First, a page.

Having landed ten Missionaries at Tongatabu, in the Friendly Islands, Captain Wilson visited and page 10 surveyed several of the Marquesan Islands, and left Mr. Crook a Missionary there; he then returned to Tahiti, and on the 6th of July the Duff again anchored in Matavai Bay. The health of the Missionaries had not been affected by the climate. The conduct of the natives during his absence had been friendly and respectful; and supplies in abundance had been furnished. While the ship remained at Tahiti, Mr. W. Wilson made the tour of the island; the iron, tools, and other supplies for the Mission, were landed: the Missionaries, and their friends on board, having spent a month in agreeable intercourse, now affectionately bade each other farewell. Dr. Gilham having intimated to the Captain his wish to return to England, was taken on board, and the Duff finally sailed from Matavai on the 4th of August, 1797.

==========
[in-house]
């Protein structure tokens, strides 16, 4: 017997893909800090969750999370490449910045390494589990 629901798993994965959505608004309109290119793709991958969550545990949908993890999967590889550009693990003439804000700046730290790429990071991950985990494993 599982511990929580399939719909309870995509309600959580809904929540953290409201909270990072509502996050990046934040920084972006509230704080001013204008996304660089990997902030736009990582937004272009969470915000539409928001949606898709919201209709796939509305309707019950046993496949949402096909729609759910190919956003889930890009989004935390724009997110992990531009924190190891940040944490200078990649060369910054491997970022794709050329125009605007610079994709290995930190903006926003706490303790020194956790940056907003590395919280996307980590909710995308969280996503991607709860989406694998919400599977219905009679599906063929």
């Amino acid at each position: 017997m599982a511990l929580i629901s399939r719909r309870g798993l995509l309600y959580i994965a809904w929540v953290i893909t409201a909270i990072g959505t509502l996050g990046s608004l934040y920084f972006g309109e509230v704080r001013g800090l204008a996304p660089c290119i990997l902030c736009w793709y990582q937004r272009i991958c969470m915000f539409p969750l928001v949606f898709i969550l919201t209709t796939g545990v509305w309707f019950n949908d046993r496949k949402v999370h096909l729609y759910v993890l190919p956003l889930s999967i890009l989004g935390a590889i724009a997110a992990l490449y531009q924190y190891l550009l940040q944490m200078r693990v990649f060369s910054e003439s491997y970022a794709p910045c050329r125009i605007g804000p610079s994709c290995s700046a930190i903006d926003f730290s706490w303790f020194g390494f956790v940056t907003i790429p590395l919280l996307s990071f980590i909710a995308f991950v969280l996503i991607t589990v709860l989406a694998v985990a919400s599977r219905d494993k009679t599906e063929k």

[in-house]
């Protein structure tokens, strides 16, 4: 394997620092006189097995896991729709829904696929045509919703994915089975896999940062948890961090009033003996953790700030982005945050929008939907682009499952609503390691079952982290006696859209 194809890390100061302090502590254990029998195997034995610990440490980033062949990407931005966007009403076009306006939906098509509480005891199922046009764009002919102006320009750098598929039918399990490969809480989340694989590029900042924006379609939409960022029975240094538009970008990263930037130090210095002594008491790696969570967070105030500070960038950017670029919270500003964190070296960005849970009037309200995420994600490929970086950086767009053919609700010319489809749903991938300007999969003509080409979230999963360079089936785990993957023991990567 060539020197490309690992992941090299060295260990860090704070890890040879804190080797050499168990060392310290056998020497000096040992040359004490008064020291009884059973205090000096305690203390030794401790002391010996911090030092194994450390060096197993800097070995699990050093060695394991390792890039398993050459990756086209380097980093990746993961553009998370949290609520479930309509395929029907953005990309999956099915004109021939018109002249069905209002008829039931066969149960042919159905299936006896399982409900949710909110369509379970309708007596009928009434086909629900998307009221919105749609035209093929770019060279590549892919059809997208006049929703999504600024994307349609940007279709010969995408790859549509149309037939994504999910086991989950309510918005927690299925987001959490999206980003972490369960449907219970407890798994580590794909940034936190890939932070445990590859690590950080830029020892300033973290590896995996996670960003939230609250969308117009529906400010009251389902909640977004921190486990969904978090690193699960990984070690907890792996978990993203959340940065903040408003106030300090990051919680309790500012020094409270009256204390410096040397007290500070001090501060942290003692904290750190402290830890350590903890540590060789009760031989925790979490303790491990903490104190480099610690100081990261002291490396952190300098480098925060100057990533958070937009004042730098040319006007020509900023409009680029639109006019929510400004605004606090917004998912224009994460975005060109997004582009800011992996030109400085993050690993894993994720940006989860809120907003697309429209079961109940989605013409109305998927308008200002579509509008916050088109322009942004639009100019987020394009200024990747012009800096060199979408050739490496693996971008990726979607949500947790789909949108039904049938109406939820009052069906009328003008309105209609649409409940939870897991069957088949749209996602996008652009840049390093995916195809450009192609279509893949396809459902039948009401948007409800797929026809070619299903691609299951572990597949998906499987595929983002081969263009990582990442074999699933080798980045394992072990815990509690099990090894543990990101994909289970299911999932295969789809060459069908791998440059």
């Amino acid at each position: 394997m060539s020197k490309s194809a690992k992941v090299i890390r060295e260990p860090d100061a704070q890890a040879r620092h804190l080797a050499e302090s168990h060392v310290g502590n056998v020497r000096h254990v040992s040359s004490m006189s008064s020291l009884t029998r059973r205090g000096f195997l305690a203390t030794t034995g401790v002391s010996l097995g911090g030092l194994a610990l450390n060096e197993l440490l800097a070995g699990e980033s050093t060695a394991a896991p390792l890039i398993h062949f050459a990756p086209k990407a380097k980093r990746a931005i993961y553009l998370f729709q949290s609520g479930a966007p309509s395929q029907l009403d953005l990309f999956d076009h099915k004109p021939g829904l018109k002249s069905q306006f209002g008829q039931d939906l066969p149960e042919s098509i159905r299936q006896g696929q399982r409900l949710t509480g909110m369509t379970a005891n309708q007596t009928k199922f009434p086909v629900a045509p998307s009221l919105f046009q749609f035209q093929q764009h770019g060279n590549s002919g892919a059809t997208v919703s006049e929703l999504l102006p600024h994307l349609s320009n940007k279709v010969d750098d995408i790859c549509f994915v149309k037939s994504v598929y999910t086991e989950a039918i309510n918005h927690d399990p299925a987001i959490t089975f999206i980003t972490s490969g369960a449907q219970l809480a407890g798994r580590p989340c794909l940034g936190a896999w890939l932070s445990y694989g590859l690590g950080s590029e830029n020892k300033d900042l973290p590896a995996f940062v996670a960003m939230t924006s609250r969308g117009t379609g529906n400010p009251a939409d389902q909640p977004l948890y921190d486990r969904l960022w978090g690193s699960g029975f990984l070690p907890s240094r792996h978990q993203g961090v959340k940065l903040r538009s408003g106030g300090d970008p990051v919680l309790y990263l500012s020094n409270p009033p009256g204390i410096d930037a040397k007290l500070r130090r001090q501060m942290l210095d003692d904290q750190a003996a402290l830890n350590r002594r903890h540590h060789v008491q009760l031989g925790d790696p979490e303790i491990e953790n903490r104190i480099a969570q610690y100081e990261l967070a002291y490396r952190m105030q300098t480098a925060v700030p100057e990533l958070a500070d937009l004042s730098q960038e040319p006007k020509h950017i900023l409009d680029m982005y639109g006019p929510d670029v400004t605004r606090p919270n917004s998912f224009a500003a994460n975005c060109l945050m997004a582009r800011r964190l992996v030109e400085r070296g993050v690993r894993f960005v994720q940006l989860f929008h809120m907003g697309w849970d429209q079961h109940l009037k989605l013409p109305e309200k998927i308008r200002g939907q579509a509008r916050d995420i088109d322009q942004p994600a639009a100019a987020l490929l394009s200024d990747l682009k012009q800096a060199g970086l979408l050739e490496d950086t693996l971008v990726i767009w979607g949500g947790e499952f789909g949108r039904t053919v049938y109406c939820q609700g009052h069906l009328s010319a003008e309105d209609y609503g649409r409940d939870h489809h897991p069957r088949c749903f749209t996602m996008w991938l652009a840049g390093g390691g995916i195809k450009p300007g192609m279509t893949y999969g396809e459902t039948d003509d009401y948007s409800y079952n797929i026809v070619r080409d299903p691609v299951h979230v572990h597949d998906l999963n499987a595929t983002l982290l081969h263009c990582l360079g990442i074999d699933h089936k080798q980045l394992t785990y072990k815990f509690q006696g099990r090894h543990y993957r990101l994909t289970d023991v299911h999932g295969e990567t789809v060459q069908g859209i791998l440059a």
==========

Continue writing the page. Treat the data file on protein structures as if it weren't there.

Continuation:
The Missionaries returning from the ship, as well as those on shore, watched her course as she slowly receded from their view, under no ordinary sensations. They now felt that they were cut off from all but Divine guidance, protection, and support, and had parted with those by whose counsels and presence they had been assisted in entering upon their labours, but whom on earth they did not expect to meet again. Captain Wilson coasted along the south and western shores of Huahine, and then sailed to Tongatabu; where, after spending twenty days with the Missionaries, who appeared comfortably settled, he sailed for Canton, where he received a cargo, with which he returned to England, and arrived safely in the Thames; having completed his perilous voyage, under circumstances adapted to afford the highest satisfaction, and to excite the sincerest gratitude from all page 11 who were interested in the success of the important enterprise.
The departure of the Duff did not occasion any diminution in the attention of the natives to the Missionaries in Tahiti. Pomare, Otu, Haamanemane, Paitia, and other chiefs, continued to manifest the truest friendship, and liberally supplied them with such articles as the island afforded. As soon, therefore, as they had made the habitation furnished by the people for their accommodation in any degree comfortable, they commenced with energy their important work.